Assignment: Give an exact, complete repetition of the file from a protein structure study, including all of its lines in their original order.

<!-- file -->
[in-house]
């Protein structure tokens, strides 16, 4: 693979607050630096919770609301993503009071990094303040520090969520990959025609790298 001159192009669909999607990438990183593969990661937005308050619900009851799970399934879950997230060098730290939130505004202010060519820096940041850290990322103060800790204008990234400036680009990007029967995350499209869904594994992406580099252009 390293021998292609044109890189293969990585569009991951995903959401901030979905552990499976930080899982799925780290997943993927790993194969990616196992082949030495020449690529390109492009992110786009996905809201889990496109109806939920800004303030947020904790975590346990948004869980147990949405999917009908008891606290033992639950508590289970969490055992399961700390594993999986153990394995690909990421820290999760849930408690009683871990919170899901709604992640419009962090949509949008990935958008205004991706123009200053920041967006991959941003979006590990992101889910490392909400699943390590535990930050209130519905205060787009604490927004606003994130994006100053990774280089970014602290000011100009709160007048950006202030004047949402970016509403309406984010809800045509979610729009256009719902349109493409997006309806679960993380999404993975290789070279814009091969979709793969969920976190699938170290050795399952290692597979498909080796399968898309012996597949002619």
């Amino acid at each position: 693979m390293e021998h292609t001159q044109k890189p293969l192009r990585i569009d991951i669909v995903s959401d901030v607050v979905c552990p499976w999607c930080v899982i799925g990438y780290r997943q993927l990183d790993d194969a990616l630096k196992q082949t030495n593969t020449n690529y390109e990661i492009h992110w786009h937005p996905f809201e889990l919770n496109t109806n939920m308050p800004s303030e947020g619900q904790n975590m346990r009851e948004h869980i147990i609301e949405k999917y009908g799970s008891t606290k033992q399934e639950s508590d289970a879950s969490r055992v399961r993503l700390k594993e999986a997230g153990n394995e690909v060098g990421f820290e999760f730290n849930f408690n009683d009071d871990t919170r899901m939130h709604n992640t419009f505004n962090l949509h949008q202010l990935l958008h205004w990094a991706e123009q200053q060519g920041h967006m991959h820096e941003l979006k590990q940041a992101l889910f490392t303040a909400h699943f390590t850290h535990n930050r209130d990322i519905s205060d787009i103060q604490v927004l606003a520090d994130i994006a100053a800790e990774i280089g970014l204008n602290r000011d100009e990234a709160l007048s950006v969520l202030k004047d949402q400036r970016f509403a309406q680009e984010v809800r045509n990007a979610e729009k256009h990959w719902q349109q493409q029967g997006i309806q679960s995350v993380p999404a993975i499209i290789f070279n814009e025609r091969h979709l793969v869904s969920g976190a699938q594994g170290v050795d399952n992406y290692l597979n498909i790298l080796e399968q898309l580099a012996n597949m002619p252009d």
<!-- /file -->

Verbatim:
[in-house]
């Protein structure tokens, strides 16, 4: 693979607050630096919770609301993503009071990094303040520090969520990959025609790298 001159192009669909999607990438990183593969990661937005308050619900009851799970399934879950997230060098730290939130505004202010060519820096940041850290990322103060800790204008990234400036680009990007029967995350499209869904594994992406580099252009 390293021998292609044109890189293969990585569009991951995903959401901030979905552990499976930080899982799925780290997943993927790993194969990616196992082949030495020449690529390109492009992110786009996905809201889990496109109806939920800004303030947020904790975590346990948004869980147990949405999917009908008891606290033992639950508590289970969490055992399961700390594993999986153990394995690909990421820290999760849930408690009683871990919170899901709604992640419009962090949509949008990935958008205004991706123009200053920041967006991959941003979006590990992101889910490392909400699943390590535990930050209130519905205060787009604490927004606003994130994006100053990774280089970014602290000011100009709160007048950006202030004047949402970016509403309406984010809800045509979610729009256009719902349109493409997006309806679960993380999404993975290789070279814009091969979709793969969920976190699938170290050795399952290692597979498909080796399968898309012996597949002619």
């Amino acid at each position: 693979m390293e021998h292609t001159q044109k890189p293969l192009r990585i569009d991951i669909v995903s959401d901030v607050v979905c552990p499976w999607c930080v899982i799925g990438y780290r997943q993927l990183d790993d194969a990616l630096k196992q082949t030495n593969t020449n690529y390109e990661i492009h992110w786009h937005p996905f809201e889990l919770n496109t109806n939920m308050p800004s303030e947020g619900q904790n975590m346990r009851e948004h869980i147990i609301e949405k999917y009908g799970s008891t606290k033992q399934e639950s508590d289970a879950s969490r055992v399961r993503l700390k594993e999986a997230g153990n394995e690909v060098g990421f820290e999760f730290n849930f408690n009683d009071d871990t919170r899901m939130h709604n992640t419009f505004n962090l949509h949008q202010l990935l958008h205004w990094a991706e123009q200053q060519g920041h967006m991959h820096e941003l979006k590990q940041a992101l889910f490392t303040a909400h699943f390590t850290h535990n930050r209130d990322i519905s205060d787009i103060q604490v927004l606003a520090d994130i994006a100053a800790e990774i280089g970014l204008n602290r000011d100009e990234a709160l007048s950006v969520l202030k004047d949402q400036r970016f509403a309406q680009e984010v809800r045509n990007a979610e729009k256009h990959w719902q349109q493409q029967g997006i309806q679960s995350v993380p999404a993975i499209i290789f070279n814009e025609r091969h979709l793969v869904s969920g976190a699938q594994g170290v050795d399952n992406y290692l597979n498909i790298l080796e399968q898309l580099a012996n597949m002619p252009d």